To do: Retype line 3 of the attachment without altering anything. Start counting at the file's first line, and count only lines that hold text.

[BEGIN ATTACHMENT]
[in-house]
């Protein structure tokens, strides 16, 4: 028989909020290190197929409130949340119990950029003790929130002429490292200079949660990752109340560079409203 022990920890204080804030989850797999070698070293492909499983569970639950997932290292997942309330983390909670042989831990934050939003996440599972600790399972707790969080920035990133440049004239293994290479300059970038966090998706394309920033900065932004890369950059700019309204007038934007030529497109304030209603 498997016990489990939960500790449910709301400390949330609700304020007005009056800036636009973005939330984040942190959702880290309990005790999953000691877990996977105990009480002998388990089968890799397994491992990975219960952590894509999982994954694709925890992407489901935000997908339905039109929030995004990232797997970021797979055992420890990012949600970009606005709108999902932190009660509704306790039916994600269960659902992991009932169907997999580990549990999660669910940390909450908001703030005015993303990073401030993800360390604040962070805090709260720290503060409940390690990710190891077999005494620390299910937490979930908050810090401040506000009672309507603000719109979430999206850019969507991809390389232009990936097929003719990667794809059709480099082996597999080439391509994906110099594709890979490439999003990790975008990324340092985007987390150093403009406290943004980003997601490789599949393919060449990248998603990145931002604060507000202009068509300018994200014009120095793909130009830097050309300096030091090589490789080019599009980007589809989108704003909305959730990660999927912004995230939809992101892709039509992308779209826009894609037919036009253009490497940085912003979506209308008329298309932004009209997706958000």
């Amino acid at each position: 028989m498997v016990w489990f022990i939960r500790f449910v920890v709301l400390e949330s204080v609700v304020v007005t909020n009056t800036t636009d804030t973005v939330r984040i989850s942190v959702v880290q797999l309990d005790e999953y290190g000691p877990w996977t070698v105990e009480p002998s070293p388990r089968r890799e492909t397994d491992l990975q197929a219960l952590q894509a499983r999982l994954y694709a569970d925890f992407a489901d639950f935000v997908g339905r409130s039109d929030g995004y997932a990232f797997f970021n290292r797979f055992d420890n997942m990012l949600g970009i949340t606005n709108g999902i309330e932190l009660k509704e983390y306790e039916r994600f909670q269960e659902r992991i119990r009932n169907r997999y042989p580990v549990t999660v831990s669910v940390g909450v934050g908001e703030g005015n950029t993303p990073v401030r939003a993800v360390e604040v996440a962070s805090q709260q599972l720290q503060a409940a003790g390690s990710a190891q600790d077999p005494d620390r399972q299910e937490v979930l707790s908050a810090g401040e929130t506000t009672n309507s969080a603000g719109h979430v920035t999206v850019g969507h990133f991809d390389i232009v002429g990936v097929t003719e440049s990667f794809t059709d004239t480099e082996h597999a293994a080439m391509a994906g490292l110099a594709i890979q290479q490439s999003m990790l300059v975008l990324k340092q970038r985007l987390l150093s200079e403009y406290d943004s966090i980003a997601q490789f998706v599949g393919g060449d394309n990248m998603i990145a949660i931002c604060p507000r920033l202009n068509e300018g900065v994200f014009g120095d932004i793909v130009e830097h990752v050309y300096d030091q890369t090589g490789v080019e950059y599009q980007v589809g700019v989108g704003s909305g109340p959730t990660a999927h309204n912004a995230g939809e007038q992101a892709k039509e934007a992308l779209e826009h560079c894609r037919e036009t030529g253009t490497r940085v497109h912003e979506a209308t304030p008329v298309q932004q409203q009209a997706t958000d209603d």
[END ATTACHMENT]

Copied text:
């Amino acid at each position: 028989m498997v016990w489990f022990i939960r500790f449910v920890v709301l400390e949330s204080v609700v304020v007005t909020n009056t800036t636009d804030t973005v939330r984040i989850s942190v959702v880290q797999l309990d005790e999953y290190g000691p877990w996977t070698v105990e009480p002998s070293p388990r089968r890799e492909t397994d491992l990975q197929a219960l952590q894509a499983r999982l994954y694709a569970d925890f992407a489901d639950f935000v997908g339905r409130s039109d929030g995004y997932a990232f797997f970021n290292r797979f055992d420890n997942m990012l949600g970009i949340t606005n709108g999902i309330e932190l009660k509704e983390y306790e039916r994600f909670q269960e659902r992991i119990r009932n169907r997999y042989p580990v549990t999660v831990s669910v940390g909450v934050g908001e703030g005015n950029t993303p990073v401030r939003a993800v360390e604040v996440a962070s805090q709260q599972l720290q503060a409940a003790g390690s990710a190891q600790d077999p005494d620390r399972q299910e937490v979930l707790s908050a810090g401040e929130t506000t009672n309507s969080a603000g719109h979430v920035t999206v850019g969507h990133f991809d390389i232009v002429g990936v097929t003719e440049s990667f794809t059709d004239t480099e082996h597999a293994a080439m391509a994906g490292l110099a594709i890979q290479q490439s999003m990790l300059v975008l990324k340092q970038r985007l987390l150093s200079e403009y406290d943004s966090i980003a997601q490789f998706v599949g393919g060449d394309n990248m998603i990145a949660i931002c604060p507000r920033l202009n068509e300018g900065v994200f014009g120095d932004i793909v130009e830097h990752v050309y300096d030091q890369t090589g490789v080019e950059y599009q980007v589809g700019v989108g704003s909305g109340p959730t990660a999927h309204n912004a995230g939809e007038q992101a892709k039509e934007a992308l779209e826009h560079c894609r037919e036009t030529g253009t490497r940085v497109h912003e979506a209308t304030p008329v298309q932004q409203q009209a997706t958000d209603d």